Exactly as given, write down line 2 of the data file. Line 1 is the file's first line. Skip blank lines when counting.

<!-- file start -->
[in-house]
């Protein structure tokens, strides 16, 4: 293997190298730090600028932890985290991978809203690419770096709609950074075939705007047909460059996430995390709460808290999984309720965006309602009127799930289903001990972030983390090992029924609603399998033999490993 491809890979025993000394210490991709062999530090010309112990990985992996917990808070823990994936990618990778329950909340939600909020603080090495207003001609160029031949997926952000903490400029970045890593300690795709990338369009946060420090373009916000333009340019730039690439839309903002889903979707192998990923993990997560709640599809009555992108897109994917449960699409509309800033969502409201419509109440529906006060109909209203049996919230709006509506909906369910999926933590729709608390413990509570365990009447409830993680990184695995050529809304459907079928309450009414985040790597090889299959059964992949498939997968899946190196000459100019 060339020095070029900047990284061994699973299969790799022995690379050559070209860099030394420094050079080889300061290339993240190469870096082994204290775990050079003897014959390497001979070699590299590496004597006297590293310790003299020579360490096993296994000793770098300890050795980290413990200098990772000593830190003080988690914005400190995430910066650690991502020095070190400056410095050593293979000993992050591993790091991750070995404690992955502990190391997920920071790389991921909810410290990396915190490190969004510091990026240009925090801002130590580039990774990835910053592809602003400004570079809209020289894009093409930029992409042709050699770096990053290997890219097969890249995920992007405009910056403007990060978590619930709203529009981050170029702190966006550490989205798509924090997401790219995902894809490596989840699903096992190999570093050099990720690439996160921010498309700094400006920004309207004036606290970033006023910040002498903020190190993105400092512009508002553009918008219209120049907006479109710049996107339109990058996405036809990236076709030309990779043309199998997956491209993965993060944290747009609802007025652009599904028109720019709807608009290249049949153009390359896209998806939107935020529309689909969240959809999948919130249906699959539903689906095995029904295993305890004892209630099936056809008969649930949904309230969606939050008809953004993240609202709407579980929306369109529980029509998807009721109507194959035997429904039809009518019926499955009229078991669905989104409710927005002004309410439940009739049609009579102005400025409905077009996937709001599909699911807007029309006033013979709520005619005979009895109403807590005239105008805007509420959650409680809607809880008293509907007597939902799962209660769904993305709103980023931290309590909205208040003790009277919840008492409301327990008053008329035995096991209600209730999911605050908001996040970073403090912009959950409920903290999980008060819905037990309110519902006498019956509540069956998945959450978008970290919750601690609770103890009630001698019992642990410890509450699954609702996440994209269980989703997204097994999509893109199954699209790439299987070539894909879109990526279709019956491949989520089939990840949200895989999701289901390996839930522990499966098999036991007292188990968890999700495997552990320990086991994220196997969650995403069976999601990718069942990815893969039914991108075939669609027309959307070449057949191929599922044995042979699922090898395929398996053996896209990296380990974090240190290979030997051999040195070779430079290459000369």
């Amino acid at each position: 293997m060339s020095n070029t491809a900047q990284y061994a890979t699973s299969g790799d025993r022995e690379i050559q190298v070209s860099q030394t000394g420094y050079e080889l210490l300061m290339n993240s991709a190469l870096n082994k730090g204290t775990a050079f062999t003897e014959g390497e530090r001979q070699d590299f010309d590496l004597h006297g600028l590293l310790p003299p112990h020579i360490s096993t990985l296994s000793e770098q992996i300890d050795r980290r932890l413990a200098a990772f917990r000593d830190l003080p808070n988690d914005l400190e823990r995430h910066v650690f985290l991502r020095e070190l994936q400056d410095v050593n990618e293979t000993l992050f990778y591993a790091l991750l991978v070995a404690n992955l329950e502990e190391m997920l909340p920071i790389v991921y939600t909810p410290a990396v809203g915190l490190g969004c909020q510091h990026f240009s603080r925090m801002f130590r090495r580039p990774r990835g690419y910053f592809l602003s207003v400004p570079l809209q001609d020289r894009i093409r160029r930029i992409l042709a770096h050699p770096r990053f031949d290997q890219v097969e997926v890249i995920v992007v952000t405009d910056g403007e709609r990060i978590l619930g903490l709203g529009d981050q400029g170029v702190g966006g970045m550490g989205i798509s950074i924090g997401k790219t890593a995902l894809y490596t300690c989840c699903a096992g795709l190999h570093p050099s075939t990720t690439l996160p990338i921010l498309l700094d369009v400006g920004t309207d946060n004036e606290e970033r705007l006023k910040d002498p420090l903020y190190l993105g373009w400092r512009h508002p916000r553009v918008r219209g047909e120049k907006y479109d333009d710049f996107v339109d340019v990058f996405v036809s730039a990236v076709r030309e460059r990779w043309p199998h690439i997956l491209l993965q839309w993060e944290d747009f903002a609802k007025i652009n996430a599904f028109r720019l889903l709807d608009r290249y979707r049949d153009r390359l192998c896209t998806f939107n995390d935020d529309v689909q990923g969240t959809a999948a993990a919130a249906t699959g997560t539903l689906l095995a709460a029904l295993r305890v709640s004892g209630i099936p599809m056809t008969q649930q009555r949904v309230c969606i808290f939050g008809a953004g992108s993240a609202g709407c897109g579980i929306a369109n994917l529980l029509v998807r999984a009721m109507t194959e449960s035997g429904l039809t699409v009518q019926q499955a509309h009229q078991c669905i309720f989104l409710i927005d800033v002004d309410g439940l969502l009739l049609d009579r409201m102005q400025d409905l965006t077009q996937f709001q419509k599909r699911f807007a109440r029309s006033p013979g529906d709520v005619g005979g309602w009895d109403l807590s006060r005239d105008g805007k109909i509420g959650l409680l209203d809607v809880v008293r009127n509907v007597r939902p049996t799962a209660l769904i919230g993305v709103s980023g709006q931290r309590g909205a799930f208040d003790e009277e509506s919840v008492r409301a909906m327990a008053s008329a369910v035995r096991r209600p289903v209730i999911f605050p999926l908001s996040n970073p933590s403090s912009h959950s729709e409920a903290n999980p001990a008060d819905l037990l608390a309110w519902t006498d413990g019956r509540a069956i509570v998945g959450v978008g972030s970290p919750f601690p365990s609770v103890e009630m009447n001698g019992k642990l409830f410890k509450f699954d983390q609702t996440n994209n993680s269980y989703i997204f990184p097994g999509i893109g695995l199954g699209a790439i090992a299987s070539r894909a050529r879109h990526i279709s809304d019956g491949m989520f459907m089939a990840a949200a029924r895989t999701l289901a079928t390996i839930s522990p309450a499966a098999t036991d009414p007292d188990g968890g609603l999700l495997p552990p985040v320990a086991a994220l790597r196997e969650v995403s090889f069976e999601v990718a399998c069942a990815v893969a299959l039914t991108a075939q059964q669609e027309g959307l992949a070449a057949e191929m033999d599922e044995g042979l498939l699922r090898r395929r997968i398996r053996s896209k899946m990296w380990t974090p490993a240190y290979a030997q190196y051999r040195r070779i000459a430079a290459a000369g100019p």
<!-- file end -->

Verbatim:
């Protein structure tokens, strides 16, 4: 293997190298730090600028932890985290991978809203690419770096709609950074075939705007047909460059996430995390709460808290999984309720965006309602009127799930289903001990972030983390090992029924609603399998033999490993 491809890979025993000394210490991709062999530090010309112990990985992996917990808070823990994936990618990778329950909340939600909020603080090495207003001609160029031949997926952000903490400029970045890593300690795709990338369009946060420090373009916000333009340019730039690439839309903002889903979707192998990923993990997560709640599809009555992108897109994917449960699409509309800033969502409201419509109440529906006060109909209203049996919230709006509506909906369910999926933590729709608390413990509570365990009447409830993680990184695995050529809304459907079928309450009414985040790597090889299959059964992949498939997968899946190196000459100019 060339020095070029900047990284061994699973299969790799022995690379050559070209860099030394420094050079080889300061290339993240190469870096082994204290775990050079003897014959390497001979070699590299590496004597006297590293310790003299020579360490096993296994000793770098300890050795980290413990200098990772000593830190003080988690914005400190995430910066650690991502020095070190400056410095050593293979000993992050591993790091991750070995404690992955502990190391997920920071790389991921909810410290990396915190490190969004510091990026240009925090801002130590580039990774990835910053592809602003400004570079809209020289894009093409930029992409042709050699770096990053290997890219097969890249995920992007405009910056403007990060978590619930709203529009981050170029702190966006550490989205798509924090997401790219995902894809490596989840699903096992190999570093050099990720690439996160921010498309700094400006920004309207004036606290970033006023910040002498903020190190993105400092512009508002553009918008219209120049907006479109710049996107339109990058996405036809990236076709030309990779043309199998997956491209993965993060944290747009609802007025652009599904028109720019709807608009290249049949153009390359896209998806939107935020529309689909969240959809999948919130249906699959539903689906095995029904295993305890004892209630099936056809008969649930949904309230969606939050008809953004993240609202709407579980929306369109529980029509998807009721109507194959035997429904039809009518019926499955009229078991669905989104409710927005002004309410439940009739049609009579102005400025409905077009996937709001599909699911807007029309006033013979709520005619005979009895109403807590005239105008805007509420959650409680809607809880008293509907007597939902799962209660769904993305709103980023931290309590909205208040003790009277919840008492409301327990008053008329035995096991209600209730999911605050908001996040970073403090912009959950409920903290999980008060819905037990309110519902006498019956509540069956998945959450978008970290919750601690609770103890009630001698019992642990410890509450699954609702996440994209269980989703997204097994999509893109199954699209790439299987070539894909879109990526279709019956491949989520089939990840949200895989999701289901390996839930522990499966098999036991007292188990968890999700495997552990320990086991994220196997969650995403069976999601990718069942990815893969039914991108075939669609027309959307070449057949191929599922044995042979699922090898395929398996053996896209990296380990974090240190290979030997051999040195070779430079290459000369």